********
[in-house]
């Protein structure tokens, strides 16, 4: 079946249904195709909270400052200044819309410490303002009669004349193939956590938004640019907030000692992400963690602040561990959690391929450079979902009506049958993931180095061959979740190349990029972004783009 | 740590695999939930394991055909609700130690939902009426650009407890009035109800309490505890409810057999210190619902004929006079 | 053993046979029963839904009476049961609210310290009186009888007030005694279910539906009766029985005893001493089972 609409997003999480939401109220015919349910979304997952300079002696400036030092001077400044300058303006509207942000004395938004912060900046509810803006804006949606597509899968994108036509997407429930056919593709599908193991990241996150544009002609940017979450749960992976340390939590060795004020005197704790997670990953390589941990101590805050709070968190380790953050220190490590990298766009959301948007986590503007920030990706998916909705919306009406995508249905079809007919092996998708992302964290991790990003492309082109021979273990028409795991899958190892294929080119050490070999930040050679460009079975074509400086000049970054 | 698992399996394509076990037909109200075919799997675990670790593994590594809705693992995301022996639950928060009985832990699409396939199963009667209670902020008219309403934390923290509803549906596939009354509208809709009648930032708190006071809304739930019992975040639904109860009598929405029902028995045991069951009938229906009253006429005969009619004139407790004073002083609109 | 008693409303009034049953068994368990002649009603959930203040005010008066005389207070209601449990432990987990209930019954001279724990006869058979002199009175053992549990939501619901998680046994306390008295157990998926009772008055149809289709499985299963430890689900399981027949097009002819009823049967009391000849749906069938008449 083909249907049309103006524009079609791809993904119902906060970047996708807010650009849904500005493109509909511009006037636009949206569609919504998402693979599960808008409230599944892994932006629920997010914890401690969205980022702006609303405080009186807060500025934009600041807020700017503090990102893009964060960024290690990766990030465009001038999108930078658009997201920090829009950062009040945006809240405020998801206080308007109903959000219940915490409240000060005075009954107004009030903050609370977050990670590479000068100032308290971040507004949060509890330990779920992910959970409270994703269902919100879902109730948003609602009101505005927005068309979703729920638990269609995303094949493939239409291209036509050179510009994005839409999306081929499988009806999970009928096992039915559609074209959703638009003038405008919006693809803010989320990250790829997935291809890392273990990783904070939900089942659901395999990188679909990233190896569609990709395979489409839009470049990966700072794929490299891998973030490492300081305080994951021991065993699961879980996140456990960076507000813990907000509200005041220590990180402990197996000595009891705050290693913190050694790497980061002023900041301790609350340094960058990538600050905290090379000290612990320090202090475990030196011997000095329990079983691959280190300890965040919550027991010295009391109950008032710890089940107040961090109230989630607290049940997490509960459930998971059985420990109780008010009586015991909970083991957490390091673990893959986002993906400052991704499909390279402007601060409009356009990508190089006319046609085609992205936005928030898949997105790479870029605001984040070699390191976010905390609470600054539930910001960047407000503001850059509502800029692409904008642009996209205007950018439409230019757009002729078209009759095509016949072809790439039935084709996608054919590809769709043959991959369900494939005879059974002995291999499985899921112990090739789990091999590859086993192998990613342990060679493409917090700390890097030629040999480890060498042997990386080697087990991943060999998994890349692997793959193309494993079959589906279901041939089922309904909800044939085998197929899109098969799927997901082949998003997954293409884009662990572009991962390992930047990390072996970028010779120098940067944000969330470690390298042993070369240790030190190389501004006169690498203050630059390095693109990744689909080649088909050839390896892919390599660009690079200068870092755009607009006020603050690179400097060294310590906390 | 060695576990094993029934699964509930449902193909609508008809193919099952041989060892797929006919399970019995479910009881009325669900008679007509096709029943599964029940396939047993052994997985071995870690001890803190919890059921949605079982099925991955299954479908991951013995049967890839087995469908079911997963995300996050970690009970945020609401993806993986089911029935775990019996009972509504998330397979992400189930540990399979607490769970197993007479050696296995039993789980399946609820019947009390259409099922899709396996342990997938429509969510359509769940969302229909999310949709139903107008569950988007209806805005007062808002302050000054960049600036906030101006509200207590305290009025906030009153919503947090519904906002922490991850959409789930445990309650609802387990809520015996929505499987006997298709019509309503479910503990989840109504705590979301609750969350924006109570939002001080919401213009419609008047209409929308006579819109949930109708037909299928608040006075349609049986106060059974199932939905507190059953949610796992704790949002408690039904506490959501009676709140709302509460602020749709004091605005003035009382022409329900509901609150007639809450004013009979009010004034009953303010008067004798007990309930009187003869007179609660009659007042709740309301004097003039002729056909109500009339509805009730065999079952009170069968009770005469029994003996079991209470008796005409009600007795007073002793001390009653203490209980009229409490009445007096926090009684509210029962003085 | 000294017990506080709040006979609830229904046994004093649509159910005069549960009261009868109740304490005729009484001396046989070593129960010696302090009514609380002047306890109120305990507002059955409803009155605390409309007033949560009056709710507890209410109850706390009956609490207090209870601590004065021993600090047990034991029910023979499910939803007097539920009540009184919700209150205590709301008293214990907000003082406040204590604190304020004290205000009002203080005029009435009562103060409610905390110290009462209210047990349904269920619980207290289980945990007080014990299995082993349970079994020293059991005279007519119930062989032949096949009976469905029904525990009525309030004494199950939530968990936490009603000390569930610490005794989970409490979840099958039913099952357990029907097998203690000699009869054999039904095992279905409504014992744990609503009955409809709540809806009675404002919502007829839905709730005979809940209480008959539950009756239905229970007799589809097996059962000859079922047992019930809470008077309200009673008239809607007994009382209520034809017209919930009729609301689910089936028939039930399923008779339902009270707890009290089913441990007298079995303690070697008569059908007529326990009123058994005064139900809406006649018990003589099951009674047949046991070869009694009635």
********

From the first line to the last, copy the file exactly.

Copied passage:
[in-house]
């Protein structure tokens, strides 16, 4: 079946249904195709909270400052200044819309410490303002009669004349193939956590938004640019907030000692992400963690602040561990959690391929450079979902009506049958993931180095061959979740190349990029972004783009 | 740590695999939930394991055909609700130690939902009426650009407890009035109800309490505890409810057999210190619902004929006079 | 053993046979029963839904009476049961609210310290009186009888007030005694279910539906009766029985005893001493089972 609409997003999480939401109220015919349910979304997952300079002696400036030092001077400044300058303006509207942000004395938004912060900046509810803006804006949606597509899968994108036509997407429930056919593709599908193991990241996150544009002609940017979450749960992976340390939590060795004020005197704790997670990953390589941990101590805050709070968190380790953050220190490590990298766009959301948007986590503007920030990706998916909705919306009406995508249905079809007919092996998708992302964290991790990003492309082109021979273990028409795991899958190892294929080119050490070999930040050679460009079975074509400086000049970054 | 698992399996394509076990037909109200075919799997675990670790593994590594809705693992995301022996639950928060009985832990699409396939199963009667209670902020008219309403934390923290509803549906596939009354509208809709009648930032708190006071809304739930019992975040639904109860009598929405029902028995045991069951009938229906009253006429005969009619004139407790004073002083609109 | 008693409303009034049953068994368990002649009603959930203040005010008066005389207070209601449990432990987990209930019954001279724990006869058979002199009175053992549990939501619901998680046994306390008295157990998926009772008055149809289709499985299963430890689900399981027949097009002819009823049967009391000849749906069938008449 083909249907049309103006524009079609791809993904119902906060970047996708807010650009849904500005493109509909511009006037636009949206569609919504998402693979599960808008409230599944892994932006629920997010914890401690969205980022702006609303405080009186807060500025934009600041807020700017503090990102893009964060960024290690990766990030465009001038999108930078658009997201920090829009950062009040945006809240405020998801206080308007109903959000219940915490409240000060005075009954107004009030903050609370977050990670590479000068100032308290971040507004949060509890330990779920992910959970409270994703269902919100879902109730948003609602009101505005927005068309979703729920638990269609995303094949493939239409291209036509050179510009994005839409999306081929499988009806999970009928096992039915559609074209959703638009003038405008919006693809803010989320990250790829997935291809890392273990990783904070939900089942659901395999990188679909990233190896569609990709395979489409839009470049990966700072794929490299891998973030490492300081305080994951021991065993699961879980996140456990960076507000813990907000509200005041220590990180402990197996000595009891705050290693913190050694790497980061002023900041301790609350340094960058990538600050905290090379000290612990320090202090475990030196011997000095329990079983691959280190300890965040919550027991010295009391109950008032710890089940107040961090109230989630607290049940997490509960459930998971059985420990109780008010009586015991909970083991957490390091673990893959986002993906400052991704499909390279402007601060409009356009990508190089006319046609085609992205936005928030898949997105790479870029605001984040070699390191976010905390609470600054539930910001960047407000503001850059509502800029692409904008642009996209205007950018439409230019757009002729078209009759095509016949072809790439039935084709996608054919590809769709043959991959369900494939005879059974002995291999499985899921112990090739789990091999590859086993192998990613342990060679493409917090700390890097030629040999480890060498042997990386080697087990991943060999998994890349692997793959193309494993079959589906279901041939089922309904909800044939085998197929899109098969799927997901082949998003997954293409884009662990572009991962390992930047990390072996970028010779120098940067944000969330470690390298042993070369240790030190190389501004006169690498203050630059390095693109990744689909080649088909050839390896892919390599660009690079200068870092755009607009006020603050690179400097060294310590906390 | 060695576990094993029934699964509930449902193909609508008809193919099952041989060892797929006919399970019995479910009881009325669900008679007509096709029943599964029940396939047993052994997985071995870690001890803190919890059921949605079982099925991955299954479908991951013995049967890839087995469908079911997963995300996050970690009970945020609401993806993986089911029935775990019996009972509504998330397979992400189930540990399979607490769970197993007479050696296995039993789980399946609820019947009390259409099922899709396996342990997938429509969510359509769940969302229909999310949709139903107008569950988007209806805005007062808002302050000054960049600036906030101006509200207590305290009025906030009153919503947090519904906002922490991850959409789930445990309650609802387990809520015996929505499987006997298709019509309503479910503990989840109504705590979301609750969350924006109570939002001080919401213009419609008047209409929308006579819109949930109708037909299928608040006075349609049986106060059974199932939905507190059953949610796992704790949002408690039904506490959501009676709140709302509460602020749709004091605005003035009382022409329900509901609150007639809450004013009979009010004034009953303010008067004798007990309930009187003869007179609660009659007042709740309301004097003039002729056909109500009339509805009730065999079952009170069968009770005469029994003996079991209470008796005409009600007795007073002793001390009653203490209980009229409490009445007096926090009684509210029962003085 | 000294017990506080709040006979609830229904046994004093649509159910005069549960009261009868109740304490005729009484001396046989070593129960010696302090009514609380002047306890109120305990507002059955409803009155605390409309007033949560009056709710507890209410109850706390009956609490207090209870601590004065021993600090047990034991029910023979499910939803007097539920009540009184919700209150205590709301008293214990907000003082406040204590604190304020004290205000009002203080005029009435009562103060409610905390110290009462209210047990349904269920619980207290289980945990007080014990299995082993349970079994020293059991005279007519119930062989032949096949009976469905029904525990009525309030004494199950939530968990936490009603000390569930610490005794989970409490979840099958039913099952357990029907097998203690000699009869054999039904095992279905409504014992744990609503009955409809709540809806009675404002919502007829839905709730005979809940209480008959539950009756239905229970007799589809097996059962000859079922047992019930809470008077309200009673008239809607007994009382209520034809017209919930009729609301689910089936028939039930399923008779339902009270707890009290089913441990007298079995303690070697008569059908007529326990009123058994005064139900809406006649018990003589099951009674047949046991070869009694009635």